The first tree displayed in Rockefeller Center in 1931 was a Balsam Fir measuring about 20 feet tall.  It was set up by construction workers who were building Rockefeller Center, and during this depression-era, they were proud to have a tree displayed amidst the mud and construction debris of their work area.

Today the Rockefeller tree is usually a giant Norway Spruce measuring between 75 and 90 feet tall.  The tree is unofficially selected each year by the manager of the Rockefeller Center gardens, with the search for the perfect tree beginning months ahead of time.  Each year, the Rockefeller Center receives hundreds of photographs from people all over the United States, and even some in Canada, offering their trees for use in Rockefeller Center.  The manager then drives around the Northeastern part of the United States, viewing trees and looking for the perfect specimen.  In winter months, the tree is scouted out by helicopter until one has been selected.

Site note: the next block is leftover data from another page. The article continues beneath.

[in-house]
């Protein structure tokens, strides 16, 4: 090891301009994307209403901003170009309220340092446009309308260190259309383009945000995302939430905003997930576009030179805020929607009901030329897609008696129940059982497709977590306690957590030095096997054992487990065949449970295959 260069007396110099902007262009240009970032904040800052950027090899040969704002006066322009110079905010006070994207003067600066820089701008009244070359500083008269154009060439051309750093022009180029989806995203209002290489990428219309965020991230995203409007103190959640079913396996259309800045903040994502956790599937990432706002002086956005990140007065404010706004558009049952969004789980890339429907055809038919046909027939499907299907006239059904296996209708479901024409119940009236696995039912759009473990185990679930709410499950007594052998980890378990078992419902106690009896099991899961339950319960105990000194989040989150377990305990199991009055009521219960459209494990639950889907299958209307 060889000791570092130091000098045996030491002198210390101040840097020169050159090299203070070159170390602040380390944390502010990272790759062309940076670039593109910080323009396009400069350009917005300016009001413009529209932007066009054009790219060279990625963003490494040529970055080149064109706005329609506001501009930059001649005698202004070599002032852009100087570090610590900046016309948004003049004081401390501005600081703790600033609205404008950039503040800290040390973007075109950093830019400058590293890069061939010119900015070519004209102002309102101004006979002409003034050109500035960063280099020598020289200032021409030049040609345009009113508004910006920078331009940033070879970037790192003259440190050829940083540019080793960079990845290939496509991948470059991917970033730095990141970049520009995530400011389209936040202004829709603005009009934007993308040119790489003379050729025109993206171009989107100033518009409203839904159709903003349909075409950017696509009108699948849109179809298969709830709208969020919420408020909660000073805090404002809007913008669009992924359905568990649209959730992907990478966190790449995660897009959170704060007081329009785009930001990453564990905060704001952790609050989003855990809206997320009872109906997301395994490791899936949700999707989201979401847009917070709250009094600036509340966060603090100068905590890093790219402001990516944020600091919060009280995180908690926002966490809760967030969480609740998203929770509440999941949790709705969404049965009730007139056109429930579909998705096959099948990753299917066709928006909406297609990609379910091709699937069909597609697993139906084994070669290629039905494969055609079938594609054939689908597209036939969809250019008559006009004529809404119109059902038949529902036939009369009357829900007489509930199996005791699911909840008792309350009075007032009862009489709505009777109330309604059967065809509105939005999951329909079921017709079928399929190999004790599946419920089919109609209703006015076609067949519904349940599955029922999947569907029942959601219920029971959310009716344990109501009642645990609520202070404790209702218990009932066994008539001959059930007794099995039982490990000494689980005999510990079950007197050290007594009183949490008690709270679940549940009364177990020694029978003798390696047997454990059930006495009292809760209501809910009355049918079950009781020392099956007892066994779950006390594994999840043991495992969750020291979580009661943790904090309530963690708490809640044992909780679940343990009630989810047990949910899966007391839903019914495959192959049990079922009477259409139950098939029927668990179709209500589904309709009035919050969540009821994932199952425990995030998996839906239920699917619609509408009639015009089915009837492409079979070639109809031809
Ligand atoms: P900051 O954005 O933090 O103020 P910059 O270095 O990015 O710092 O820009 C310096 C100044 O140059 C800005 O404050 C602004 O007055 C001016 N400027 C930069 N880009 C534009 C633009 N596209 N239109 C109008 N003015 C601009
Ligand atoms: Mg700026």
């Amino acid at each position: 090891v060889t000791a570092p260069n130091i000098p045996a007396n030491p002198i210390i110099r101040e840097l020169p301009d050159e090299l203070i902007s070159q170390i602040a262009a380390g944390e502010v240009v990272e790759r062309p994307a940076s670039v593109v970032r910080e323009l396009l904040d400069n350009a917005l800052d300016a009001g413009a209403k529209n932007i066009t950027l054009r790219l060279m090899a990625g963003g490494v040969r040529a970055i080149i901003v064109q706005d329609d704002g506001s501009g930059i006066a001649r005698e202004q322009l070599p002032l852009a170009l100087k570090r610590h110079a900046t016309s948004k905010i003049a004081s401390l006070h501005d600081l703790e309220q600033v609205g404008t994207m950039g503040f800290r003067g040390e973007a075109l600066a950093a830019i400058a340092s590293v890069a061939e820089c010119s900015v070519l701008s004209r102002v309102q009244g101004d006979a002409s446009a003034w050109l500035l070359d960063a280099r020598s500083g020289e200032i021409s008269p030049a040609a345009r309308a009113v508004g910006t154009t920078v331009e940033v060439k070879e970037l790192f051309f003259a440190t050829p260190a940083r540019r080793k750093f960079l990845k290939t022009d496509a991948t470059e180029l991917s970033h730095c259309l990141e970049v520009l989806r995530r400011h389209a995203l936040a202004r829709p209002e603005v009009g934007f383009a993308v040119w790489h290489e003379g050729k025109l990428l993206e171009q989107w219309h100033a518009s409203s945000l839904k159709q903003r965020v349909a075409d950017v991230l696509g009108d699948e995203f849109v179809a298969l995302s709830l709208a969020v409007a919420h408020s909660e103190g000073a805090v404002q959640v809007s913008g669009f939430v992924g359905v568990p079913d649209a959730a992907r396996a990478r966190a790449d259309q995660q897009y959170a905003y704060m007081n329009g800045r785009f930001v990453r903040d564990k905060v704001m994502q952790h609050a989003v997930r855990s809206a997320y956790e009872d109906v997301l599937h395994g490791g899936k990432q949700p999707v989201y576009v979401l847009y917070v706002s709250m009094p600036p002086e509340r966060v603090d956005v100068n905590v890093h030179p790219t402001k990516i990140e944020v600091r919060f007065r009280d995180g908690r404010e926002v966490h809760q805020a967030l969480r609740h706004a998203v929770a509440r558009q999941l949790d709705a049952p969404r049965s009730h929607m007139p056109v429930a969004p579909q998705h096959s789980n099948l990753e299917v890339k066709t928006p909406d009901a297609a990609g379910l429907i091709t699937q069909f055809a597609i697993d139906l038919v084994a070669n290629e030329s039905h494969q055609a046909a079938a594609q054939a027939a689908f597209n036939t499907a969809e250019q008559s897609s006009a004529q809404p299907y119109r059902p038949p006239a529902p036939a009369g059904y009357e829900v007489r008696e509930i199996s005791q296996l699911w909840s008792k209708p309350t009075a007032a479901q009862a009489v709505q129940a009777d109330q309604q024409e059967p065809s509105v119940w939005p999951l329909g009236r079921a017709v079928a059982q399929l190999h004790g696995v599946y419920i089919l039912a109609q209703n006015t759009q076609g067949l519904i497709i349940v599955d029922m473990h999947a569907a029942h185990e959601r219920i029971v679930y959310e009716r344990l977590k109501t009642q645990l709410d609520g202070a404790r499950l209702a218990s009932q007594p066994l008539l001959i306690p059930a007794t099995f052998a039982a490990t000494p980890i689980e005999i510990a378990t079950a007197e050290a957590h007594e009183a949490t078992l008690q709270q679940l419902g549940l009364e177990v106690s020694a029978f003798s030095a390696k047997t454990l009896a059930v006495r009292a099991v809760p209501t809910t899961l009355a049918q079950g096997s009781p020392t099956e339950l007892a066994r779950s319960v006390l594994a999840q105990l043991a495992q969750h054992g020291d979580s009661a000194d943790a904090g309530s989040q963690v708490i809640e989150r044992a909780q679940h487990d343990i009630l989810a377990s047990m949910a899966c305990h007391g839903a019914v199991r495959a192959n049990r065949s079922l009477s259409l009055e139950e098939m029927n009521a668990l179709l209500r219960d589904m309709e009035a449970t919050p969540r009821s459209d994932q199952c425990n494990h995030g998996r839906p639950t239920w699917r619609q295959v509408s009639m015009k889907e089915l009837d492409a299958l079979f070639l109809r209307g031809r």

Norway Spruce trees are not native to North America, in fact they grow naturally in Europe.  Here in the U.S., Norway Spruces are generally planted as ornamental trees in front or back yards, and they can grow to enormous proportions, as tall as 80 to 110 feet.  The Rockefeller center specifies that the tree they use for their official Christmas tree must measure at least 65 feet tall and 35 feet wide, though the tree that’s usually selected measures larger than these dimensions.